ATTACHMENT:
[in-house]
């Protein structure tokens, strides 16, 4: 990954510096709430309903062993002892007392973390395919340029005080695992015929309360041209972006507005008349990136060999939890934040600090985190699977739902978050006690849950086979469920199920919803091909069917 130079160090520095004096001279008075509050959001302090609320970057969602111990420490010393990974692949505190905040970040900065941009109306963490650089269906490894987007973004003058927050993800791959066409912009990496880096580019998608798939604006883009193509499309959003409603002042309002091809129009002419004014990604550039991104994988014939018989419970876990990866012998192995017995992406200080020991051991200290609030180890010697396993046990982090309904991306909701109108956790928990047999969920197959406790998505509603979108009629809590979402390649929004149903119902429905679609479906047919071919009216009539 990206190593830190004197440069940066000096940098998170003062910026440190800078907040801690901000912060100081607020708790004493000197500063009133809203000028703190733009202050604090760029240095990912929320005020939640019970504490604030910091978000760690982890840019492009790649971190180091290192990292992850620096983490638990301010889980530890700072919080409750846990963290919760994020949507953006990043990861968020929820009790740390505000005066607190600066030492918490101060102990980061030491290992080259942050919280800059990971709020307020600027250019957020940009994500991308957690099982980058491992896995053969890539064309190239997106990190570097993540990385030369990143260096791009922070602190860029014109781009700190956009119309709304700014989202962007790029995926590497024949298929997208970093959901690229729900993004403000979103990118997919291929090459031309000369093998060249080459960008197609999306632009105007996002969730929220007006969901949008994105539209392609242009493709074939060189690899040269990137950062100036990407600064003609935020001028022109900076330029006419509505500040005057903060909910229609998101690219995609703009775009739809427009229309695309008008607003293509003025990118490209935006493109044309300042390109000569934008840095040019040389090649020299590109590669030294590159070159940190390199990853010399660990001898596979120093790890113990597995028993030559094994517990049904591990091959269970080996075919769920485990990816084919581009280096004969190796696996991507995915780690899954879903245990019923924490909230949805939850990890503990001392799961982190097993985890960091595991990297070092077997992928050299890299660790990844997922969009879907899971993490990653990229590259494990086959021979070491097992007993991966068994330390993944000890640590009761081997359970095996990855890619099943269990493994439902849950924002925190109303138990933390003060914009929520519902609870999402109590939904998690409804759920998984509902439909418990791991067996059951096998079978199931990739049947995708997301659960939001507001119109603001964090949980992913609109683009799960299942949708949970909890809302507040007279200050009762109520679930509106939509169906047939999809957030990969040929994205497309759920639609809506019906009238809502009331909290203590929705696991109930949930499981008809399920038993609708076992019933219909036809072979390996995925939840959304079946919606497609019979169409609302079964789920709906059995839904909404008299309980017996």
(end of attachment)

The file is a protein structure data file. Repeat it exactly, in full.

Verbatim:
[in-house]
């Protein structure tokens, strides 16, 4: 990954510096709430309903062993002892007392973390395919340029005080695992015929309360041209972006507005008349990136060999939890934040600090985190699977739902978050006690849950086979469920199920919803091909069917 130079160090520095004096001279008075509050959001302090609320970057969602111990420490010393990974692949505190905040970040900065941009109306963490650089269906490894987007973004003058927050993800791959066409912009990496880096580019998608798939604006883009193509499309959003409603002042309002091809129009002419004014990604550039991104994988014939018989419970876990990866012998192995017995992406200080020991051991200290609030180890010697396993046990982090309904991306909701109108956790928990047999969920197959406790998505509603979108009629809590979402390649929004149903119902429905679609479906047919071919009216009539 990206190593830190004197440069940066000096940098998170003062910026440190800078907040801690901000912060100081607020708790004493000197500063009133809203000028703190733009202050604090760029240095990912929320005020939640019970504490604030910091978000760690982890840019492009790649971190180091290192990292992850620096983490638990301010889980530890700072919080409750846990963290919760994020949507953006990043990861968020929820009790740390505000005066607190600066030492918490101060102990980061030491290992080259942050919280800059990971709020307020600027250019957020940009994500991308957690099982980058491992896995053969890539064309190239997106990190570097993540990385030369990143260096791009922070602190860029014109781009700190956009119309709304700014989202962007790029995926590497024949298929997208970093959901690229729900993004403000979103990118997919291929090459031309000369093998060249080459960008197609999306632009105007996002969730929220007006969901949008994105539209392609242009493709074939060189690899040269990137950062100036990407600064003609935020001028022109900076330029006419509505500040005057903060909910229609998101690219995609703009775009739809427009229309695309008008607003293509003025990118490209935006493109044309300042390109000569934008840095040019040389090649020299590109590669030294590159070159940190390199990853010399660990001898596979120093790890113990597995028993030559094994517990049904591990091959269970080996075919769920485990990816084919581009280096004969190796696996991507995915780690899954879903245990019923924490909230949805939850990890503990001392799961982190097993985890960091595991990297070092077997992928050299890299660790990844997922969009879907899971993490990653990229590259494990086959021979070491097992007993991966068994330390993944000890640590009761081997359970095996990855890619099943269990493994439902849950924002925190109303138990933390003060914009929520519902609870999402109590939904998690409804759920998984509902439909418990791991067996059951096998079978199931990739049947995708997301659960939001507001119109603001964090949980992913609109683009799960299942949708949970909890809302507040007279200050009762109520679930509106939509169906047939999809957030990969040929994205497309759920639609809506019906009238809502009331909290203590929705696991109930949930499981008809399920038993609708076992019933219909036809072979390996995925939840959304079946919606497609019979169409609302079964789920709906059995839904909404008299309980017996």